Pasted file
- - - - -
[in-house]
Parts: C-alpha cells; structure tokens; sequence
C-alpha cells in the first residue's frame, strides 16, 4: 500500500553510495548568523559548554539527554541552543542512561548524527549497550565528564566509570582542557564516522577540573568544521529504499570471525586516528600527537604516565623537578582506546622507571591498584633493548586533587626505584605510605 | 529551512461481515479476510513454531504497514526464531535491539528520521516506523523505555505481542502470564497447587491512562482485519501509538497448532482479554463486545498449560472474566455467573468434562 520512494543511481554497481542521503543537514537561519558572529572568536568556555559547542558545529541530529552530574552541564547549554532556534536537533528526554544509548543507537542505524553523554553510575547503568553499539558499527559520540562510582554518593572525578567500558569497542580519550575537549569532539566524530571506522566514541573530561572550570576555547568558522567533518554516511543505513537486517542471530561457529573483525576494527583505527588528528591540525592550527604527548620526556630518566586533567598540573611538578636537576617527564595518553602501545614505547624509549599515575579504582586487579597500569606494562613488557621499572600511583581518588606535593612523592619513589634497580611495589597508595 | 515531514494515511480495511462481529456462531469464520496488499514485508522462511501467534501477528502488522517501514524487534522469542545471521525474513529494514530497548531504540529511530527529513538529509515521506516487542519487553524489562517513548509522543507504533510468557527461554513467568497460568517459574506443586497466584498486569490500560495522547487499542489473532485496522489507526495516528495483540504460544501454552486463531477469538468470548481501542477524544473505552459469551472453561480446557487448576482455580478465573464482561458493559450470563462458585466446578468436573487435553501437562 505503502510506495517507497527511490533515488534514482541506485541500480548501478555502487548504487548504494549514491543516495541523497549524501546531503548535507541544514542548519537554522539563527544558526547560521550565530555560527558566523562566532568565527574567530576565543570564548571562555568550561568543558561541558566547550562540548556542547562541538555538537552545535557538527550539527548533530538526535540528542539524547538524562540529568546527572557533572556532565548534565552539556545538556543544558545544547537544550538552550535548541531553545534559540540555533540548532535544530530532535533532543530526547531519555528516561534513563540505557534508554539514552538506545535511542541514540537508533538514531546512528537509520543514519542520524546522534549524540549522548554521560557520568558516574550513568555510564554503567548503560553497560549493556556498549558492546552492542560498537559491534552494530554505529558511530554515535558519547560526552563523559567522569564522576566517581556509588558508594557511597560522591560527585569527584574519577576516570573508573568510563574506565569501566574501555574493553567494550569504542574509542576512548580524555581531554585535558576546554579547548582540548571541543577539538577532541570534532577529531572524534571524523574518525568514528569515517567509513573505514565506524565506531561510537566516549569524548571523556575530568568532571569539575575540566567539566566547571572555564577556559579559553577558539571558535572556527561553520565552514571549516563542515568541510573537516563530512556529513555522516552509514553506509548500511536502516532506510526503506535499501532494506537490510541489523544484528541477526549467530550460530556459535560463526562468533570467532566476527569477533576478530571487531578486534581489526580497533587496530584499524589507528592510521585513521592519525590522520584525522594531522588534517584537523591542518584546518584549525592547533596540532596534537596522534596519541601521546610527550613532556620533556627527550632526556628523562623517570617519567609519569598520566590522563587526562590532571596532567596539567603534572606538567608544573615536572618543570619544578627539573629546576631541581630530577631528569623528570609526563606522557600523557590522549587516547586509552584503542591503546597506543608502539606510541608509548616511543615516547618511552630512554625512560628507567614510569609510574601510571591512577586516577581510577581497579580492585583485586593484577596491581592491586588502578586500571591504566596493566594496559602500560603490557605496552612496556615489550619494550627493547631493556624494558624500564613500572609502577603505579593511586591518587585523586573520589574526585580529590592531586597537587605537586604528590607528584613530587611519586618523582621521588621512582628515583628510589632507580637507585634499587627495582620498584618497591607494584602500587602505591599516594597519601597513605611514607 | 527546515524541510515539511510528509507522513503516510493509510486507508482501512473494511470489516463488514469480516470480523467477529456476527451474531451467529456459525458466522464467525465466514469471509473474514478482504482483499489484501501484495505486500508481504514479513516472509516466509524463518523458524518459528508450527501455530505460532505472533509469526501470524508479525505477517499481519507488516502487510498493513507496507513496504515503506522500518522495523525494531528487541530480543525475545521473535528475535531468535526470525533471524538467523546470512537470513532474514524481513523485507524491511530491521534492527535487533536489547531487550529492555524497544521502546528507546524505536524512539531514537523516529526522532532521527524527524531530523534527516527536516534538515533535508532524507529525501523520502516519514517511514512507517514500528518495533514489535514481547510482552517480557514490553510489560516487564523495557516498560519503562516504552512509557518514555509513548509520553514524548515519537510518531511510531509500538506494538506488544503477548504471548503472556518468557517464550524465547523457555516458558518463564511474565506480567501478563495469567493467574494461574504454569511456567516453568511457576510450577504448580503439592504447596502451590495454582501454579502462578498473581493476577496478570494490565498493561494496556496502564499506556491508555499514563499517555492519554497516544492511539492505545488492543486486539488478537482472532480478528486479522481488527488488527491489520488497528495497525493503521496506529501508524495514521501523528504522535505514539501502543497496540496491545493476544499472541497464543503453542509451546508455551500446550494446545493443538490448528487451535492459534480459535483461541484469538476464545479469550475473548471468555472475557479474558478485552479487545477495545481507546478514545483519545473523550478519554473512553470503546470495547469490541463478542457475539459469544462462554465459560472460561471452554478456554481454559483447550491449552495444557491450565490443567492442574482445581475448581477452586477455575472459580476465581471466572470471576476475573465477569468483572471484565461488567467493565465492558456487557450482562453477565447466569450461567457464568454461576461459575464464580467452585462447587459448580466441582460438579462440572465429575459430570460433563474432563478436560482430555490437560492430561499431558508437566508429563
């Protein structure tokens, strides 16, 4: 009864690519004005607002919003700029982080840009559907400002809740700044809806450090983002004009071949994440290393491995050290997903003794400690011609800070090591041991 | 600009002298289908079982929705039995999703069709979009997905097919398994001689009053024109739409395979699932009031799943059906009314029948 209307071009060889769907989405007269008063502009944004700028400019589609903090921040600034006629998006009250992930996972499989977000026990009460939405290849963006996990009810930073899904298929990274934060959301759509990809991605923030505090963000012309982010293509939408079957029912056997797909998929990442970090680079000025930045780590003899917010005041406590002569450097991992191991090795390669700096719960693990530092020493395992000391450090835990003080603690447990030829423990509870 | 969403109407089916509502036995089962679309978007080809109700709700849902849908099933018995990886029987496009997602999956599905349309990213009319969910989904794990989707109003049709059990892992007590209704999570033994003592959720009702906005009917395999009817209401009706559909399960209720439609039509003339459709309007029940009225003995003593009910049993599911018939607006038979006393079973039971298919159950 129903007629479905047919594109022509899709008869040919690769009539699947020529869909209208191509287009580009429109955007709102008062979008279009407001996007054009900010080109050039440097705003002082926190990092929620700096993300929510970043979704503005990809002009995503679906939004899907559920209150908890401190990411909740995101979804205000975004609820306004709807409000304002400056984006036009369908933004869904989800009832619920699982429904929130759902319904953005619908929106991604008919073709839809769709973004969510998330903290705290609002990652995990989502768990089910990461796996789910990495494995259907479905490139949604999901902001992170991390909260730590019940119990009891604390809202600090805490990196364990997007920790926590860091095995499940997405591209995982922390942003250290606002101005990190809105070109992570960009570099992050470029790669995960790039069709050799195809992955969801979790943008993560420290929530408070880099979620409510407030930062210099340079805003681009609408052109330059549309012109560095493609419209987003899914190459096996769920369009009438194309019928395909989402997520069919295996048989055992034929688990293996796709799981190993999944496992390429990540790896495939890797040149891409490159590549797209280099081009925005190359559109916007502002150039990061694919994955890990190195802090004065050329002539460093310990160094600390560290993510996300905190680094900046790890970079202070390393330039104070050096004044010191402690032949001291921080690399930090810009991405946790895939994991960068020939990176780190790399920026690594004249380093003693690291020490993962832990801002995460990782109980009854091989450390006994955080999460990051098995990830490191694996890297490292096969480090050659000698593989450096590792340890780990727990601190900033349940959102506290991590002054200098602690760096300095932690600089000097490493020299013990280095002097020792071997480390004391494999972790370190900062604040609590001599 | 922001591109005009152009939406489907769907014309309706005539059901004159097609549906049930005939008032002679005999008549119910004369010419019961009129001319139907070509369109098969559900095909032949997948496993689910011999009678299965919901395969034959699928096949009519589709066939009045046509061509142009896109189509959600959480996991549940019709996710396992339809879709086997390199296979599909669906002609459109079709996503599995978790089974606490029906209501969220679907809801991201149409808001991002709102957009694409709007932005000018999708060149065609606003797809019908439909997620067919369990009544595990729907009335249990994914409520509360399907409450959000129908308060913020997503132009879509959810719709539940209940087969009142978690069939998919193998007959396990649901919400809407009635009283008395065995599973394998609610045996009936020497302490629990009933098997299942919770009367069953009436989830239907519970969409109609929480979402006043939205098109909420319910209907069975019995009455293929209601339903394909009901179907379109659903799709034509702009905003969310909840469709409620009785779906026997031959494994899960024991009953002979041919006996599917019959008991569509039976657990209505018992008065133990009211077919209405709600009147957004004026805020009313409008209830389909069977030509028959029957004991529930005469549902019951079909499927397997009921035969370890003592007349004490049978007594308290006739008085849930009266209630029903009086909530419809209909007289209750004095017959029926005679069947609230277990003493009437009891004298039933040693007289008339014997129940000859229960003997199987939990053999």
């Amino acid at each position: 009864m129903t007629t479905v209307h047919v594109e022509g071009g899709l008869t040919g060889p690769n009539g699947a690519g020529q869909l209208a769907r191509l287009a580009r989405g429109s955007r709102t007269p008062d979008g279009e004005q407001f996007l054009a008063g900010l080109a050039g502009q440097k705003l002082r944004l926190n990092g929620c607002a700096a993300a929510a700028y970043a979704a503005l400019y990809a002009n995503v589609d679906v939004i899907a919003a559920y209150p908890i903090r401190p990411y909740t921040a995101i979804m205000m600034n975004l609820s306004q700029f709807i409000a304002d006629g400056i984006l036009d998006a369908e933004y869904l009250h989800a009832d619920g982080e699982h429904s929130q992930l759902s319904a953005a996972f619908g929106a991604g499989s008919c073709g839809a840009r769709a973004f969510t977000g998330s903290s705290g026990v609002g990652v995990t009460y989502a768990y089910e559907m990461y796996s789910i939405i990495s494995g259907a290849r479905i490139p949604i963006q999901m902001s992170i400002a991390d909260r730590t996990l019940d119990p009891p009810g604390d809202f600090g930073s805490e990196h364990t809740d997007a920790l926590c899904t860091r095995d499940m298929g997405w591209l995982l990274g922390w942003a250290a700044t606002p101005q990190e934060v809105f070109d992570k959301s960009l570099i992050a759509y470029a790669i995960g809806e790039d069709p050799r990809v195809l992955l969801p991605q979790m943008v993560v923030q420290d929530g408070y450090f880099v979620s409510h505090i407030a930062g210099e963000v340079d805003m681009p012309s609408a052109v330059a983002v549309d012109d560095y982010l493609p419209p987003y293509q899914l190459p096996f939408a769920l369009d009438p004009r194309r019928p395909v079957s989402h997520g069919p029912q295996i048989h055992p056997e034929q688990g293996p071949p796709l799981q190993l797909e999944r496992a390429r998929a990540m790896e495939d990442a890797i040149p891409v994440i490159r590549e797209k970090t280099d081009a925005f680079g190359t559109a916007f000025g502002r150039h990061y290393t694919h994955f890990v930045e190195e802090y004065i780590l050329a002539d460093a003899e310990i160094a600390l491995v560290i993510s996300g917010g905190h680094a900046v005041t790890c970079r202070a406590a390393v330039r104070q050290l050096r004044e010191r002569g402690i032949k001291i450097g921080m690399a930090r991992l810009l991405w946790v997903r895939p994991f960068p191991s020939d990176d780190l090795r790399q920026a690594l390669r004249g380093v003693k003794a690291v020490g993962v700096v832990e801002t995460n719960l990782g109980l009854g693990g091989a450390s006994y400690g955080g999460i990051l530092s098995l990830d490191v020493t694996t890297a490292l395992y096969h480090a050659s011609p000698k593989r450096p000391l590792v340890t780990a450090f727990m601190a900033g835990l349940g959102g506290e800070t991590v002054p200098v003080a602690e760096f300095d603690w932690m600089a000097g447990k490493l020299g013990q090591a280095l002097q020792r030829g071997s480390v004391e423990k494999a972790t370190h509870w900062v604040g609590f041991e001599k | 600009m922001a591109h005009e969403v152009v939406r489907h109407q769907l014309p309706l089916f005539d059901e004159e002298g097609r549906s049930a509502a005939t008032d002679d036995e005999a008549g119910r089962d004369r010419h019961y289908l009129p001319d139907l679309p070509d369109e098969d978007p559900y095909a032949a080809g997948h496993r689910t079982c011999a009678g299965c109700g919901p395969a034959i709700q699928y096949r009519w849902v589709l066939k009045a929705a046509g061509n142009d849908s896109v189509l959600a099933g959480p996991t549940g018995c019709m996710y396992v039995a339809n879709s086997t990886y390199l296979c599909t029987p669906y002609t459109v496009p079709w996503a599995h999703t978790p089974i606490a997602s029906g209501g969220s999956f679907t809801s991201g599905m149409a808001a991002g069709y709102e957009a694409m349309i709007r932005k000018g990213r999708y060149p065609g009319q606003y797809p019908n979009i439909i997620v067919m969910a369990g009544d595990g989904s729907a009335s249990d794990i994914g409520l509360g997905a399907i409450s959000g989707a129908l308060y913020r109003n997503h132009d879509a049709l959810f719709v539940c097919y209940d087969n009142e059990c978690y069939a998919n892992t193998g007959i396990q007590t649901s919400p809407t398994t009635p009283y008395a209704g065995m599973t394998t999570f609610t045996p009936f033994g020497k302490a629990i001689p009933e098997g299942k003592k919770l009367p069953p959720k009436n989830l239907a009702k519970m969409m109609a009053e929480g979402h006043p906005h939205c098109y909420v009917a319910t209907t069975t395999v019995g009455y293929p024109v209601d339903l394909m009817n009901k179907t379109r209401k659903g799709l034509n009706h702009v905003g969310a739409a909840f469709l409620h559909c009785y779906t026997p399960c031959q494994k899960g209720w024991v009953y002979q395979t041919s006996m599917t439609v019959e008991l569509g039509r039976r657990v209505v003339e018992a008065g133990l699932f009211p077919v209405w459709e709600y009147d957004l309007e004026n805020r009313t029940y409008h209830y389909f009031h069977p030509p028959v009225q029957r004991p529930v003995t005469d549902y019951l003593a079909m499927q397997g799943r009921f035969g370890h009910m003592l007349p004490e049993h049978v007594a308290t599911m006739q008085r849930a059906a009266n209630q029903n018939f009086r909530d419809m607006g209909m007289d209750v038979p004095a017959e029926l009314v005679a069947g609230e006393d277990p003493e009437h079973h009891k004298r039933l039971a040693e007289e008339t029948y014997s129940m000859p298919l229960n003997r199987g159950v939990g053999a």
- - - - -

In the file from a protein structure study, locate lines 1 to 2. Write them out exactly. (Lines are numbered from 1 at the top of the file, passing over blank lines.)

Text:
[in-house]
Parts: C-alpha cells; structure tokens; sequence